November 19, 2009
LIMA — Knowing how to stop the financial exploitation of the elderly starts with recognizing they are victims of a crime, a former law enforcement investigator said Thursday.
David Kessler, an independent trainer and consultant, told attendees at a seminar hosted by PSA 3 Agency on Aging, there is a perception problem when it comes to elderly citizens who are swindled out of their life savings.
“The problem with these crimes is we recognize these crimes differently than other crimes against the elderly. We tend to blame the victim because they should have known better, or it’s their fault for falling prey to a scam artist,” Kessler said. “If that same person had been robbed or their home burglarized, we’d never yell at them and blame them. We really don’t know the level it’s at because it’s so underreported across the country because of the shame factor plus they are afraid their family or friends are going to think they’re stupid or yell at them.”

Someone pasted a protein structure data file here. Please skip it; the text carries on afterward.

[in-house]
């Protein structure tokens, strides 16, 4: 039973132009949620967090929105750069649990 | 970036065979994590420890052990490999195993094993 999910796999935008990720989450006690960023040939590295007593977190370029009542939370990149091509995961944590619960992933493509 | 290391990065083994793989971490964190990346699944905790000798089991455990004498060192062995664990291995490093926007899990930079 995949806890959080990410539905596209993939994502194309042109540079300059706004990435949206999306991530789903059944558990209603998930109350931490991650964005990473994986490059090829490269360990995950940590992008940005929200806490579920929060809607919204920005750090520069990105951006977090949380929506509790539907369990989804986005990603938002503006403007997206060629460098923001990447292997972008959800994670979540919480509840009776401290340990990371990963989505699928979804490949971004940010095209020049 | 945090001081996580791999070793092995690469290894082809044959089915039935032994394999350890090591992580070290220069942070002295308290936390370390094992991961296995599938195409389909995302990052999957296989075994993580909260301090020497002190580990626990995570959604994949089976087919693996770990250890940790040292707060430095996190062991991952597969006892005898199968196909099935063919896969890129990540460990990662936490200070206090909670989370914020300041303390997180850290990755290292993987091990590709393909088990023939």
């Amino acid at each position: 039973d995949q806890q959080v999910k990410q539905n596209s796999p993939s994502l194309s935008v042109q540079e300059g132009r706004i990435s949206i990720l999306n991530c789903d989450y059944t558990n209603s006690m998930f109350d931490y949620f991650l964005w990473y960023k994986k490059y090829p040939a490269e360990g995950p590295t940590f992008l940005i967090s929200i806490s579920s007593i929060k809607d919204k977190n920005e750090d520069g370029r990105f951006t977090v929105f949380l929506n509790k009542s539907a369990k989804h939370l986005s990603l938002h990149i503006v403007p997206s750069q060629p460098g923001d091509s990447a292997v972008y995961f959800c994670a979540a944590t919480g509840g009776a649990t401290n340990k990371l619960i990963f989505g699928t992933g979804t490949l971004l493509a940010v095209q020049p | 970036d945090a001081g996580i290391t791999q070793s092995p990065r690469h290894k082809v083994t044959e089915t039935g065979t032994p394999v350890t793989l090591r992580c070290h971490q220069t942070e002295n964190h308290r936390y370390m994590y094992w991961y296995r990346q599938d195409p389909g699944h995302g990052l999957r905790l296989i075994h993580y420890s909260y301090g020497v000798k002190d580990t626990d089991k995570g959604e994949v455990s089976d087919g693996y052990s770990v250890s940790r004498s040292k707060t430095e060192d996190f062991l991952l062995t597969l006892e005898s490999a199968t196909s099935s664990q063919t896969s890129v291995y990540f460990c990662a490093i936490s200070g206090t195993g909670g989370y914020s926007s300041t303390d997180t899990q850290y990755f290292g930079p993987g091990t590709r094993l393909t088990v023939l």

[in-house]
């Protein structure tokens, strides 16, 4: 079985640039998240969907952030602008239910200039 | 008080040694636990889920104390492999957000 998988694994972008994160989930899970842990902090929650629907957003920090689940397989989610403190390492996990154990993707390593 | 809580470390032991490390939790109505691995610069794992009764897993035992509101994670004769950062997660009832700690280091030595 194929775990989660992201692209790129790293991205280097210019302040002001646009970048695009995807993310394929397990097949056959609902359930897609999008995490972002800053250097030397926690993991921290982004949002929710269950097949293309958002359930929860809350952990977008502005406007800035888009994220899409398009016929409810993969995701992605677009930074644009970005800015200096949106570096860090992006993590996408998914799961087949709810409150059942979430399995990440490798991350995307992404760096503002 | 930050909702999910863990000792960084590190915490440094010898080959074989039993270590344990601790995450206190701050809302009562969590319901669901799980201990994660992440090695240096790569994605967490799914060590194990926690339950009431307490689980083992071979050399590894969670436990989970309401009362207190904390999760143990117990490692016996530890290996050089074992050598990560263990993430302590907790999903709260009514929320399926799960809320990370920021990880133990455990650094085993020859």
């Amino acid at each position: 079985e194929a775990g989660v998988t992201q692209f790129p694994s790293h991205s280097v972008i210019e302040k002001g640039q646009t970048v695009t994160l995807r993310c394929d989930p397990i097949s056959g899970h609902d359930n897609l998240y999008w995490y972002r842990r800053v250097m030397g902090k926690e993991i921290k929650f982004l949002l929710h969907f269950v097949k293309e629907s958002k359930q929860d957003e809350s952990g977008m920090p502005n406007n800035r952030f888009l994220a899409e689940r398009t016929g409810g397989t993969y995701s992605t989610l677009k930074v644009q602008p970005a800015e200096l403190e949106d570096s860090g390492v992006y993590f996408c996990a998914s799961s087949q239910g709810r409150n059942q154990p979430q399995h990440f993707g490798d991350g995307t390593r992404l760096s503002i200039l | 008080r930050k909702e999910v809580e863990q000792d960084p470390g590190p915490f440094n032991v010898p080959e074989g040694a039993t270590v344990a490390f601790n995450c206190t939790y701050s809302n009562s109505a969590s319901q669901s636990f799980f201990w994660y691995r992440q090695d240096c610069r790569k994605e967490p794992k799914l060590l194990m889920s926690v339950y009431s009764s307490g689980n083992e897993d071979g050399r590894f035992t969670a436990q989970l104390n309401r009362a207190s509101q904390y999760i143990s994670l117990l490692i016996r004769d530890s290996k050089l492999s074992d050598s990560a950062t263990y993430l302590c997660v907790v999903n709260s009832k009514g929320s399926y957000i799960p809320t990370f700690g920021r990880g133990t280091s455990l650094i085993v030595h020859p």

Kessler said predators target their victims and work to isolate them from their comfort zone in order to gain their trust. Financial exploitation is a growing problem, but it’s rarely reported.
“Very rarely does the victim come out and say, ‘I’m a victim.’ It’s usually stumbled upon by the bank, by someone who looked in their parents’ checkbook or savings book and saw large withdrawals coming out of their accounts,” he said. “The victims very rarely come forward like they would in any other crime. They are more likely to come out with someone knocking down their mailbox than they would for a $100,000 fraud crime.”
Kessler has seen the impact firsthand. His father, a decorated World War II veteran, was a victim.
“They usually say, ‘I thought I had a buddy,’ ” Kessler said. “That’s how it starts.”